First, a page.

The mountains

Excerpts from Ian Lockwood's The Western Ghats


Introduction

The Western Ghats stretch 1,440 km from the Tapti River north of Mumbai to the tip of the Indian peninsula at Kanyakumari. Composed of a variety of dissimilar mountain ranges, they form a near continuous wall, separating the wet Malabar Coast from the drier regions of peninsular India.

Rainmaker

The Western Ghats prevent the monsoon clouds from reaching the interiors of the peninsula and the forests on the slopes of the Western Ghats, acting much like a giant sponge, absorb the torrential rains and release the water in the ensuing drier seasons. Eastward flowing rivers like the Cauveri and Krishna are fed by the Western Ghats.

The Western Ghats present an amazing variety of mountain and forest habitats. Starting at Kanyakumari, the mountains rise abruptly from the plains and sea. In the wetter zones from Kerala north to Goa, fabulous evergreen rainforests teem with bird songs and the buzz of insects. Protected areas like Silent Valley, Periyar, and the Kalakad Mundanthurai Tiger Reserve still retain a hint of what was once a dominant vegetation type in the Western Ghats.

Above these forests, protected by high cliffs, are plateaus whose biotic composition is influenced by the colder temperatures and high-velocity winds. The unique grasslands / shola ecosystem, dominate the higher plateaus that have escaped development. Mukurti, Eravikulam, and Kudremukh retain examples of this unique ecosystem. Deciduous forests still carpet many of the slopes on the eastern rain-shadow of the Ghats. Protected areas in this zone, such as Nagarhole and Mudumalai, harbour an astounding variety of wildlife wealth, from small creatures to elephants and tigers.

From Karnataka northwards, the Ghats meet the expansive Deccan Plateau. The hills are lower in elevation, compared to the rugged mountains of the south. Composed of ancient basaltic lava flows, they fall in steep, dramatic ghats (steps) to the sea along the Konkan coast north of Goa.


A short lesson on orogeny (excerpt from Mukurti: an unforeseen wilderness)

The rich swards of Mukurti with their island forests roll away in the pearly mists to drop suddenly without any warning over vertiginous cliffs to the plains and plateaux of Kerala. To the north and west lies Wayanad, then Nilambur to the south west, and then Silent Valley and Attapadi to the south. This is a stunning country where overtowering edges meet quiet modulations. On a clear day we can see almost all of Mukurti in a glance, a seemingly vast and uninhabited land. In a single sweep of your head you might gaze upon crest-lines, escarpments, deep drops, bumps and bosses, as well as cloven and sheer faces that run for miles upon miles. There are horizontal and vertical planes intersecting dramatically at the edge of the Park, showing us in plain relief that we stand on the edge of Horst or block mountains produced by the processes of faulting and subsidence or upliftment along fracture lines.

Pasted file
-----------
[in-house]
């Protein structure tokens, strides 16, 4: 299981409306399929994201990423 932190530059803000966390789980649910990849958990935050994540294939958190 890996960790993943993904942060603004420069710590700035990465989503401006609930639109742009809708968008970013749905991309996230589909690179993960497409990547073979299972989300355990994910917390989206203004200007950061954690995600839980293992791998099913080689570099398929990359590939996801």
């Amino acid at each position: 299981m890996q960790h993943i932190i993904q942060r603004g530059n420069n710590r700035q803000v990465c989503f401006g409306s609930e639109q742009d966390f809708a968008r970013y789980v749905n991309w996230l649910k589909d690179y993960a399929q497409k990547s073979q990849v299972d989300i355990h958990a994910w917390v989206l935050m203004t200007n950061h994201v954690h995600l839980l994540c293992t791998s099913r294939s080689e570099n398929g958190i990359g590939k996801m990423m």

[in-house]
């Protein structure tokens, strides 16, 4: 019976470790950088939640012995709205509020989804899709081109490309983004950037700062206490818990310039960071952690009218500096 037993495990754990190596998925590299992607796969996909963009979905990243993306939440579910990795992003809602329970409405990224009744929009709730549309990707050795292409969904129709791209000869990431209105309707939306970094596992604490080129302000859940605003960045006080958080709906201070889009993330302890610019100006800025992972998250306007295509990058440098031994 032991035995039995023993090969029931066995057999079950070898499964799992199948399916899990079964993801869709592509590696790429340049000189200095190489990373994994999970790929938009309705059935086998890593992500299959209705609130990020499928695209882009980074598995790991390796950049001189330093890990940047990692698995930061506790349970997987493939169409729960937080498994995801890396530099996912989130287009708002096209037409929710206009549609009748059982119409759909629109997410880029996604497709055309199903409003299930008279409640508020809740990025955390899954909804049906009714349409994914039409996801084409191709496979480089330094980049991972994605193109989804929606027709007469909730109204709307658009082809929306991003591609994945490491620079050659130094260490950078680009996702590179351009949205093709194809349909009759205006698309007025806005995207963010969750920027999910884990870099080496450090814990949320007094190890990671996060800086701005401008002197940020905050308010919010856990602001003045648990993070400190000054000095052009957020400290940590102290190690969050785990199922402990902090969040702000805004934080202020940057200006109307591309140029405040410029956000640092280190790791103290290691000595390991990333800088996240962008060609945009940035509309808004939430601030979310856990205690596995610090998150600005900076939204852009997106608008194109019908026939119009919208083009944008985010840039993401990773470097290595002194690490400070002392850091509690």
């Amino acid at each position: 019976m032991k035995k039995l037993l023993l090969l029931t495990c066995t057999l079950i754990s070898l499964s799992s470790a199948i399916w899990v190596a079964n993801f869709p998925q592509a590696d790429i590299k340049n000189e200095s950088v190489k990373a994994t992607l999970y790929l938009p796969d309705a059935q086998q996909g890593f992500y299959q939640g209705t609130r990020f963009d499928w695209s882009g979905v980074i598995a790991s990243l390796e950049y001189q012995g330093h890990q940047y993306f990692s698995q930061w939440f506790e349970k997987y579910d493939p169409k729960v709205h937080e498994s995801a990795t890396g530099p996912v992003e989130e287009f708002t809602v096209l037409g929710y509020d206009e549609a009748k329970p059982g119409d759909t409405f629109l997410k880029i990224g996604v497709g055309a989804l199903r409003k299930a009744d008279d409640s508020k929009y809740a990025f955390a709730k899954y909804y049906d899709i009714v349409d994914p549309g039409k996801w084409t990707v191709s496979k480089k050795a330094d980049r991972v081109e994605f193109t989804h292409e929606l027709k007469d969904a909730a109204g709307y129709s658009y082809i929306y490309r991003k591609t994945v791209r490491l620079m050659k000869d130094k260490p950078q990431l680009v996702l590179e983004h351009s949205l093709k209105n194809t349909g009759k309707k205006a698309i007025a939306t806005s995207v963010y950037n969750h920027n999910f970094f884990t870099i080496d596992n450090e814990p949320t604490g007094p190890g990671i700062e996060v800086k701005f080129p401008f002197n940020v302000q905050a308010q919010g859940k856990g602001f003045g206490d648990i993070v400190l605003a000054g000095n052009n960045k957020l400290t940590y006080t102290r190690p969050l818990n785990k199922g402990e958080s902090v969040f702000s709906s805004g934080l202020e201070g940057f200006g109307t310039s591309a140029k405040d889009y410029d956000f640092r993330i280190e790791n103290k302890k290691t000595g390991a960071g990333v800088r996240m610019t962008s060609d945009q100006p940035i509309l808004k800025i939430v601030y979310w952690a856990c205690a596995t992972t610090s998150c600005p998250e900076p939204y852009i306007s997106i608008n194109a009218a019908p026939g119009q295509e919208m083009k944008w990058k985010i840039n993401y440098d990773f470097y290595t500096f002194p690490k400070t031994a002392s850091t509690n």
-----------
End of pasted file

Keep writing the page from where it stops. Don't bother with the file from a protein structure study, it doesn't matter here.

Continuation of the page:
The Nilgiris stand at 2500 m. On the other side of the Palghat Gap the Annamalai-High Range-Palni massif equals this height. Steep and high as they are, they are nevertheless fairly level at the top. They are geologically identical to the Central Mountains of Sri Lanka and are part of the mountain range that runs down the western edge of the peninsula: the Sahyadris or the Western Ghats.

The Ghats are part and parcel of that great mass of solid rock that is the Deccan. This means that their cores are very old. Metamorphic schists and gneiss dating back to the Archaean, some 2500 million years old form the bones of the giant's body. Within the very ancient masses, or even overlying them are more recent formations, younger intrusions of granitic rocks or overflows of basalt (up in the Traps at Mahabaleshwar, Maharashtra). Young or old, the Deccan is a big slab of hard, impervious rock, of continental proportions, and not a mile of it formed from the gradual accumulative processes of sedimentation.

Long, long ago, perhaps some 100 million years ago at least, India was part of Gondwanaland, the super-continent that included South America, Africa, Australia, Antarctica and Madagascar. Imagine this huddle of continents, clustered together in the lap of the primeval ocean, bearing our ancestral floras and faunas. Now picture this cluster breaking up and drifting apart, each jagged plate carrying a few of the plants as it slipped away. Imagine the Indian plate, a huge and triangular chunk of land, moving, sliding slowly on a 40 million year long ocean journey, to eventually dock into the soft underbelly of the gigantic Asian landmass. Imagine the earth wave that followed, heaving up the Himalayas, tilting up the Ghats, rocking and bucking the ancient Deccan peninsula over the course of several million years.

Subsidence, upliftment, collision, faulting and folding happen when the jigsaw puzzle of continental crusts rearranges itself. Continents suffer from strains of various kinds as they move about the earth's surface. (And they move because the sea floors spread as molten magma seeps out of the Earth's interior along the ocean trenches). Plate tectonics brought India to fuse with Asia, it folded up the Tethys Sea into the Himalayas, elbowed in the Western Ghats and pushed down the Arabian Sea. It also punched up the high plateaux in the southern half of the Ghats, otherwise called the Nilgiris, the Annamalais, The High Ranges and the Palni Hills.

The Western Ghats gallery

For further information, and until we complete this section, please read Wikipedia on the Western Ghats. You can also subscribe to the Western Ghats google group for daily news and hot views on the region's environmental status and protection.